'Six Feet,' 'West Wing' lead Emmy nods
(CNN) -- The HBO series "Six Feet Under" was in heaven Thursday morning after earning 23 nominations for the 54th annual Emmy Awards.
Close on its heels was the defending winner for best drama series, NBC's "The West Wing," with 21 nods.
"Six Feet Under" picked up nominations for best drama series and almost its entire cast. Michael C. Hall and Peter Krause were nominated for best actor in a drama, and Frances Conroy and Rachel Griffiths were nominated for best actress in a drama.
"West Wing" picked up lead actor nominations for Martin Sheen, who portrays President Bartlet on the show, and Allison Janney, who plays press secretary C.J. Cregg on the series set in the White House.
HBO's "The Sopranos," which earned 18 nominations last year, was not eligible because new episodes didn't air during the qualifying period.
New faces and surprises
The Emmys, often the most hidebound of awards with the same series and actors being nominated year after year, had a few surprises among its announcements.
Perhaps the most striking was that Eric McCormack, who won best actor in a comedy last year for his performance in NBC's "Will & Grace," was completely overlooked this year in that category. Adding to the irony was that McCormack announced the nominations, along with "ER's" Laura Innes.
"It's just as well. You know how hard it is to get a sitter?" McCormack quipped after the comedy series actor nominees were announced.
"ER," despite a dramatic season that saw the NBC series mainstay Anthony Edwards leave the show, was also ignored in the lead acting and best series categories.
"Six Feet Under" wasn't the only new entry among the best drama series nominees. The Fox series "24," a spy thriller that takes place in real time each week, was also nominated. Rounding out the category are "The West Wing," "CSI: Crime Scene Investigation" (CBS) and "Law & Order" (NBC).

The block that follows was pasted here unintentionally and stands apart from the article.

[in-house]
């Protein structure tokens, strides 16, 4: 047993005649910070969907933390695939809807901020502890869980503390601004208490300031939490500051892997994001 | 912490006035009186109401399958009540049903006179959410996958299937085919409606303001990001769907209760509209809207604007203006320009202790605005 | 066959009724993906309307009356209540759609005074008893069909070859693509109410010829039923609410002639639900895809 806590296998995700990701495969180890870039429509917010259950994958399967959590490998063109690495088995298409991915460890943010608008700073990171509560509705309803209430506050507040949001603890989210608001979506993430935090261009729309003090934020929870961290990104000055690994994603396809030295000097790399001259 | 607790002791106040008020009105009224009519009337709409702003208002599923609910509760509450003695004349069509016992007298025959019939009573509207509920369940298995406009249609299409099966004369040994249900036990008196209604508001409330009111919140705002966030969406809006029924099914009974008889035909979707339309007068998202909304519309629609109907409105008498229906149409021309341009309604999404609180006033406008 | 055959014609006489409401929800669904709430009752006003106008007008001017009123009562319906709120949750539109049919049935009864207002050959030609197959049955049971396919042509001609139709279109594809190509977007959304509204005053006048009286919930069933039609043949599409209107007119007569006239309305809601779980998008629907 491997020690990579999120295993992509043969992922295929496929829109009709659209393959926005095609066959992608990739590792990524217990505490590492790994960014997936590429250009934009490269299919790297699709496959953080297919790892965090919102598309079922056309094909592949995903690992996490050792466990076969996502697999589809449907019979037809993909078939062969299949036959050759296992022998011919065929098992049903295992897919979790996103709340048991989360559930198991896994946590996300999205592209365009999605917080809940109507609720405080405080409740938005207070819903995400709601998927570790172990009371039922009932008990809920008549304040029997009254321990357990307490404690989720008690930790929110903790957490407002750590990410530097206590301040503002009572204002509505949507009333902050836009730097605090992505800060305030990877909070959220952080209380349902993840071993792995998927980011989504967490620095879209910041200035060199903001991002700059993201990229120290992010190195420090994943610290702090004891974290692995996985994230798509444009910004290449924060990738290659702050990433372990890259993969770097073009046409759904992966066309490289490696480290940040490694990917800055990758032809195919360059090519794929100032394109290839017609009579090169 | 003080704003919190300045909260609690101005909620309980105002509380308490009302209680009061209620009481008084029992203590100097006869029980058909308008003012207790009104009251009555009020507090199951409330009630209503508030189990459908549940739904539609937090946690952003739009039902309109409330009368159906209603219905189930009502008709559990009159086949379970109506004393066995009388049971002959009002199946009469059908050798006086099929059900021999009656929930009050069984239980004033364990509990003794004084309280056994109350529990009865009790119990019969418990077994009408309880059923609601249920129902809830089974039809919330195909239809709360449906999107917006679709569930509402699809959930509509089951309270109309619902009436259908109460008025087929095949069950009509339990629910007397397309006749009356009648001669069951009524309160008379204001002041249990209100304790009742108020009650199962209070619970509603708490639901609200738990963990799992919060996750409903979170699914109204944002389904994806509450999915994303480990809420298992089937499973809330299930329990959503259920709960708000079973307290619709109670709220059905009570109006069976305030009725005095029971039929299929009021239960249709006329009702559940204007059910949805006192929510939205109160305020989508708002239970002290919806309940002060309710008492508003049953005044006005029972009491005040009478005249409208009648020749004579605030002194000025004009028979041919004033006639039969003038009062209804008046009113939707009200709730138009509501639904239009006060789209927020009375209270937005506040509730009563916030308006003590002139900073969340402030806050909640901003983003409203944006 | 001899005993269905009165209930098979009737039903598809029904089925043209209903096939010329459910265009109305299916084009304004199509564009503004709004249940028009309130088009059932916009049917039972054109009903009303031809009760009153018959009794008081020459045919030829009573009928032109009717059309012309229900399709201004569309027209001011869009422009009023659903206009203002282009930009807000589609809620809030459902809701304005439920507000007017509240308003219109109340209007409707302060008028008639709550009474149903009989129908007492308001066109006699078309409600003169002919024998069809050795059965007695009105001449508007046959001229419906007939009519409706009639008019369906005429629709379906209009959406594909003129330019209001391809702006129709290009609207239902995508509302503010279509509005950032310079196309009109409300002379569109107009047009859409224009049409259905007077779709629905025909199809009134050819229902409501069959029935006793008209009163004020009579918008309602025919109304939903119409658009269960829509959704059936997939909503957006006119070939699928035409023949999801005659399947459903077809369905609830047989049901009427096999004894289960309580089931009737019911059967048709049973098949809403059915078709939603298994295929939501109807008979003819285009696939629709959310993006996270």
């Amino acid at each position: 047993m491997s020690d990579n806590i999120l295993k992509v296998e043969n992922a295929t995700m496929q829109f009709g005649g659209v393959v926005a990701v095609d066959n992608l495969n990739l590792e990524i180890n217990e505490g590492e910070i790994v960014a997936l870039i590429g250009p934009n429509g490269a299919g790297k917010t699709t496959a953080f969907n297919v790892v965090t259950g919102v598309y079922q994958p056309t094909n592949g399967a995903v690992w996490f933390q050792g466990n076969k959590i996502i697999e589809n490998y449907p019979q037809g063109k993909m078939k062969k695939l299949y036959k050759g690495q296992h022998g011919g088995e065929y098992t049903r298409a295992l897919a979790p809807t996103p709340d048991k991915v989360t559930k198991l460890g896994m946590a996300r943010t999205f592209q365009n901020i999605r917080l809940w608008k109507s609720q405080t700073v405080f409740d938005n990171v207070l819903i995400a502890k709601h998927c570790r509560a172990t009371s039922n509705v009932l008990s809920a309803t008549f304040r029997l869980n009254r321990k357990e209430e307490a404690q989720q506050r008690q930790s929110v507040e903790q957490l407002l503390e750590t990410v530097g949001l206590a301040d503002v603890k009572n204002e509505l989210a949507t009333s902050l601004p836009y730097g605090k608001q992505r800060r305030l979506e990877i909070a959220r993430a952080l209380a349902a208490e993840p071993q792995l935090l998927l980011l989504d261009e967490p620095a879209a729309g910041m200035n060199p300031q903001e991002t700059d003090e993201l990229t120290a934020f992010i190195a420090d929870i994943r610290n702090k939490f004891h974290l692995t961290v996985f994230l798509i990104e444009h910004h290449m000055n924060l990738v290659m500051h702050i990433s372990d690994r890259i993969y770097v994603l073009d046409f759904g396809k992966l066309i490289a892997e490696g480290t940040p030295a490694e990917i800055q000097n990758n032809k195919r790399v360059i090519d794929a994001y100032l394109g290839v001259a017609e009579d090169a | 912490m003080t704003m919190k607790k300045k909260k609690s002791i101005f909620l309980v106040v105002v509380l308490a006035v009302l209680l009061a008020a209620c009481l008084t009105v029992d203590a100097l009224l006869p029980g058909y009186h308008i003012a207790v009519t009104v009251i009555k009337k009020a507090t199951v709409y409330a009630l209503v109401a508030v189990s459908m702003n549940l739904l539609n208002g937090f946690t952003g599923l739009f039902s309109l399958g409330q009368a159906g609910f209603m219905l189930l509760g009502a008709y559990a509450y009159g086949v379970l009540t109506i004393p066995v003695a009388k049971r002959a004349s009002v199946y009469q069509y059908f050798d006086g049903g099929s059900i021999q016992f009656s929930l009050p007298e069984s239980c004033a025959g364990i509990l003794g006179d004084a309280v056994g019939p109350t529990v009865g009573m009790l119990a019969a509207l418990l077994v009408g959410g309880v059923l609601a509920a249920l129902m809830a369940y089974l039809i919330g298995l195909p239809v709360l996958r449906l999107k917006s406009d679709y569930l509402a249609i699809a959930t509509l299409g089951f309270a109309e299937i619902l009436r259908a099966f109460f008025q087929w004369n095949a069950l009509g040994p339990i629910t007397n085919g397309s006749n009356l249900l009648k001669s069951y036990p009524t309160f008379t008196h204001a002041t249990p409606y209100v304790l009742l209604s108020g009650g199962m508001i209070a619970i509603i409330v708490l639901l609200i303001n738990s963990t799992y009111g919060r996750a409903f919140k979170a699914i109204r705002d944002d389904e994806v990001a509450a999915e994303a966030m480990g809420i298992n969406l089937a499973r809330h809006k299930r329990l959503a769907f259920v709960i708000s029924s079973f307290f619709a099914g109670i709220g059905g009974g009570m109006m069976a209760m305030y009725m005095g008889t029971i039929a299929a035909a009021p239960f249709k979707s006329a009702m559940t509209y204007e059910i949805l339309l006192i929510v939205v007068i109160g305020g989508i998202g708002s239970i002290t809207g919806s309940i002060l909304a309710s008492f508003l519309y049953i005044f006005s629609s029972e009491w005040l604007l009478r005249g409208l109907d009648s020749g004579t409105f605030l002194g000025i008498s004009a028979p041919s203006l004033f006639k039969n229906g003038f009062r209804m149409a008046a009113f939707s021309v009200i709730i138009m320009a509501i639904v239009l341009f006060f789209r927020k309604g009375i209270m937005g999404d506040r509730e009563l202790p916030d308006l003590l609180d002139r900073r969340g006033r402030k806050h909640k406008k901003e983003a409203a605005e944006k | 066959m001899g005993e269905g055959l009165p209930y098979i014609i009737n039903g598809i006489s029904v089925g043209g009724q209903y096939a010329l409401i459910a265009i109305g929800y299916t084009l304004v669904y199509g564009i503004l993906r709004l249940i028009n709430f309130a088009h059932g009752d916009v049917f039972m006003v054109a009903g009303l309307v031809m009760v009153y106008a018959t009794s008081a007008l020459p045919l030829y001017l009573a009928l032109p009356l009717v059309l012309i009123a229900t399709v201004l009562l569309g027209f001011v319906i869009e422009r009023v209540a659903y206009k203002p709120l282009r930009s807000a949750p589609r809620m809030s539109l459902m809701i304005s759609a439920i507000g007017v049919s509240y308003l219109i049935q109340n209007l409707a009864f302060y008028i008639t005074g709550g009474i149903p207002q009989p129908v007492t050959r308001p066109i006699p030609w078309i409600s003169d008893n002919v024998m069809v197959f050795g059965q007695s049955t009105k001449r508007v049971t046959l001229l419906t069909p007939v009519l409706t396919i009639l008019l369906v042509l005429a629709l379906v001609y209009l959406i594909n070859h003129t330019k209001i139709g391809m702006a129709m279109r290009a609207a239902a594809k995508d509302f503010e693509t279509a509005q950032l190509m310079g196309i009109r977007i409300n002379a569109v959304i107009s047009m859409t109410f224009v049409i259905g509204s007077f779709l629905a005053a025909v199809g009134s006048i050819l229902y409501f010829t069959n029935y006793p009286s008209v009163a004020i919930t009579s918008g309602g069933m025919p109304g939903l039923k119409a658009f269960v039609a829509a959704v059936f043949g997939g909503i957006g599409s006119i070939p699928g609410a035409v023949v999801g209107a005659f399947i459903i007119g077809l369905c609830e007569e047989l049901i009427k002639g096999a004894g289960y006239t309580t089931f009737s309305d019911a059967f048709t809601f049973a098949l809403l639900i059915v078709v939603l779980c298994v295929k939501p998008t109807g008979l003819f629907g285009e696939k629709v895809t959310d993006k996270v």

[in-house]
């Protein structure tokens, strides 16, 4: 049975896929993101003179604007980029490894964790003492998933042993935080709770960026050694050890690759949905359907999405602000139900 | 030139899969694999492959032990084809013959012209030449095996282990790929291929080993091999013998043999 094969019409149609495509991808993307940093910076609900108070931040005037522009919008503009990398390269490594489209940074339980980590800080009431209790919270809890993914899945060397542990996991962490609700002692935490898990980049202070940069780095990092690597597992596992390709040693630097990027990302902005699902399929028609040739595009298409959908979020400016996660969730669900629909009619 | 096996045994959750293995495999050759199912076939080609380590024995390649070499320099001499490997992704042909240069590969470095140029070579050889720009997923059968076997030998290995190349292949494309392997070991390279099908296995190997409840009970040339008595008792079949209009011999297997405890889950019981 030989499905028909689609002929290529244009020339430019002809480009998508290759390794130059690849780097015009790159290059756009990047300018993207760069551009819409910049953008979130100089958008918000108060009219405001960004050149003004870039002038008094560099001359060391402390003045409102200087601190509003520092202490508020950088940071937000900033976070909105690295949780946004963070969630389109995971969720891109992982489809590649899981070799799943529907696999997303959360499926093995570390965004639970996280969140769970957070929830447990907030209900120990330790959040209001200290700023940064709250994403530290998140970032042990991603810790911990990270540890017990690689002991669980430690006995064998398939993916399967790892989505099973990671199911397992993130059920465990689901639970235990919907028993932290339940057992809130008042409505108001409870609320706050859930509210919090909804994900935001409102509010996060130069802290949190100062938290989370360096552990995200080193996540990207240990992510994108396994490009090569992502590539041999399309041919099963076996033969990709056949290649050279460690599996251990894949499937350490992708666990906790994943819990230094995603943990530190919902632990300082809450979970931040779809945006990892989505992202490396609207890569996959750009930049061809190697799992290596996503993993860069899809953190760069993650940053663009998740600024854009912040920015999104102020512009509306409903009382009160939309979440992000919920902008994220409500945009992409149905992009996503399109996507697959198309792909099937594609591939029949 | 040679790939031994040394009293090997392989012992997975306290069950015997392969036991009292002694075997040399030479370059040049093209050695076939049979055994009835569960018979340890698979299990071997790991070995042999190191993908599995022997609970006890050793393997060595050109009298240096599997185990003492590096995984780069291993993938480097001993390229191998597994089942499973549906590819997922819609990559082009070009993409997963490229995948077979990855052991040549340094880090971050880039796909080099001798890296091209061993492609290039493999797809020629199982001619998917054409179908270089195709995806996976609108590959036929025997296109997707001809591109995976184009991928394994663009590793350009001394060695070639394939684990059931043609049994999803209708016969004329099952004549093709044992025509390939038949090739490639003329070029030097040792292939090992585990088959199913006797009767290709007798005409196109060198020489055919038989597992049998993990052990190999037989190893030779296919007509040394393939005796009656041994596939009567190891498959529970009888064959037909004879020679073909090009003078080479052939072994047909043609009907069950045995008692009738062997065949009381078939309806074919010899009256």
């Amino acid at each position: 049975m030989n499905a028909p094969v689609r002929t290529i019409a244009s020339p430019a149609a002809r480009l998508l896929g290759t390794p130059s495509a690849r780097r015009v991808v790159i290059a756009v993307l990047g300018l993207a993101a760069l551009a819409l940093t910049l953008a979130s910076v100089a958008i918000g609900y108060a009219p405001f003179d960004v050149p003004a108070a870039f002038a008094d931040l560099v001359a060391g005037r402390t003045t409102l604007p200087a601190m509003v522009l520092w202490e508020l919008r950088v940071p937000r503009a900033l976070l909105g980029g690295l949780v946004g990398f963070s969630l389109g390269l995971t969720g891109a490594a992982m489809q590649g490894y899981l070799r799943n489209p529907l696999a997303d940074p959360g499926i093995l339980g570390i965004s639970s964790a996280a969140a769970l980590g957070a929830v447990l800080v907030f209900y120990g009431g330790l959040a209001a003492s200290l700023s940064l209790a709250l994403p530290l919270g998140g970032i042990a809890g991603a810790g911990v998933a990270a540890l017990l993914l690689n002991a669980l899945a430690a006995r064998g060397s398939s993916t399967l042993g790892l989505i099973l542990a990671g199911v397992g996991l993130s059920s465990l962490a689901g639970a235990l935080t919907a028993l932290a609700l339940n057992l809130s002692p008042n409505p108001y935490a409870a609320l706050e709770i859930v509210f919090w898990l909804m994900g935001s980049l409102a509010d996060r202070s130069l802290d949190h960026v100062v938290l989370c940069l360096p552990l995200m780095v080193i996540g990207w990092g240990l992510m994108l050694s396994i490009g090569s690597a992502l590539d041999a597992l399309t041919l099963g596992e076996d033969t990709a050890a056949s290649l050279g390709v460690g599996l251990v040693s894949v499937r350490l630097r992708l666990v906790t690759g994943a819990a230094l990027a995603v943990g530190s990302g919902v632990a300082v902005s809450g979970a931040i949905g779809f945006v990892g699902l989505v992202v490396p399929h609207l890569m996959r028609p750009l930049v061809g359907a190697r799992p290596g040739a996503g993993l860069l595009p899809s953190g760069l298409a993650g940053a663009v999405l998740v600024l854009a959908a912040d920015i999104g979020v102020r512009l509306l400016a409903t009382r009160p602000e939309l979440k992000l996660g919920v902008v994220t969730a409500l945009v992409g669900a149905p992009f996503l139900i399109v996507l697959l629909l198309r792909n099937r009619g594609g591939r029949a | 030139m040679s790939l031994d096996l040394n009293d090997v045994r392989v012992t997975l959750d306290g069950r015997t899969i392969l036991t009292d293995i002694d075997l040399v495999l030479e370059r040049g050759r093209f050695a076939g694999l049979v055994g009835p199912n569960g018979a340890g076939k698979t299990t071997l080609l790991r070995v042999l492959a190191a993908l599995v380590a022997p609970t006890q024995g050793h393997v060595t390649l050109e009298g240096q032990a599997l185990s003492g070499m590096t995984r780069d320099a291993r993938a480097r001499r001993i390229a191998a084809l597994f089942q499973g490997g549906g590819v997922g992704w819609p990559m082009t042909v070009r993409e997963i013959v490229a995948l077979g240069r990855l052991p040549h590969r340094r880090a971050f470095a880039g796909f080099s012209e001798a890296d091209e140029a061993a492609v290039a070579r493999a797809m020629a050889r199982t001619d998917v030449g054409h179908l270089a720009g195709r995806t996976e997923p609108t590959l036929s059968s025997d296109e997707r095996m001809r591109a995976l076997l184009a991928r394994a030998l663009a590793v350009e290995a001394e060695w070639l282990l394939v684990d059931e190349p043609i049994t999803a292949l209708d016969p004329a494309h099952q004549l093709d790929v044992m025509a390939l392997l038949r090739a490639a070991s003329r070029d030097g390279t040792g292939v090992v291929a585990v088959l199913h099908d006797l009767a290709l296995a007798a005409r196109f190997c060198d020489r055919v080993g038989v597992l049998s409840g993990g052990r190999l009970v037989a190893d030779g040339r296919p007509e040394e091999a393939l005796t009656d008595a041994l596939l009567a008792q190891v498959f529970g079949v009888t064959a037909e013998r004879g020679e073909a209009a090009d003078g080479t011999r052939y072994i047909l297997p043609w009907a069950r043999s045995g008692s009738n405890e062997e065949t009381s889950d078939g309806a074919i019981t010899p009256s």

"Law & Order" picked up its 11th nomination, tying it with "Cheers" and "M*A*S*H" for most consecutive bids for a best series nomination.
"Now we're tied with two of the greatest shows of all time," "Law & Order" producer Dick Wolf told The Associated Press, describing himself as "ecstatic."
Shows that didn't make the academy's cut include "NYPD Blue," "Buffy the Vampire Slayer," and "The Practice."
Kiefer Sutherland, the star of "24," picked up a nomination for lead actor in a drama series, as did Michael Chiklis, who has earned critical raves for his portrayal of a tough and sometimes unethical cop on FX's "The Shield." Hall, Krause and Sheen finish out the category.
"I hoped that academy voters weren't swayed by the dogma that was being thrown around," Chiklis told the AP, referring to criticism of the show. "Fortunately, they weren't."
Besides Griffiths, Conroy and Janney, nominees for lead actress in a drama are Amy Brenneman in "Judging Amy" (CBS) and newcomer Jennifer Garner in "Alias" (ABC).
"The West Wing" was a powerhouse in the supporting performer categories. Four actors picked up nominations for best supporting actor -- Dule Hill, John Spencer, Bradley Whitford, and Richard Schiff -- and three actresses were nominated for best supporting actress -- Mary-Louise Parker, Stockard Channing and Janel Moloney. Rob Lowe, one of the best-known actors on the show, was not nominated.
Also earning nominations for best supporting actor were Victor Garber of "Alias" and Freddy Rodriguez of "Six Feet Under." This year the category has six nominees instead of the usual five. The best supporting actress category includes Tyne Daly of "Judging Amy" and Lauren Ambrose of "Six Feet Under."
The 'Friends' dominate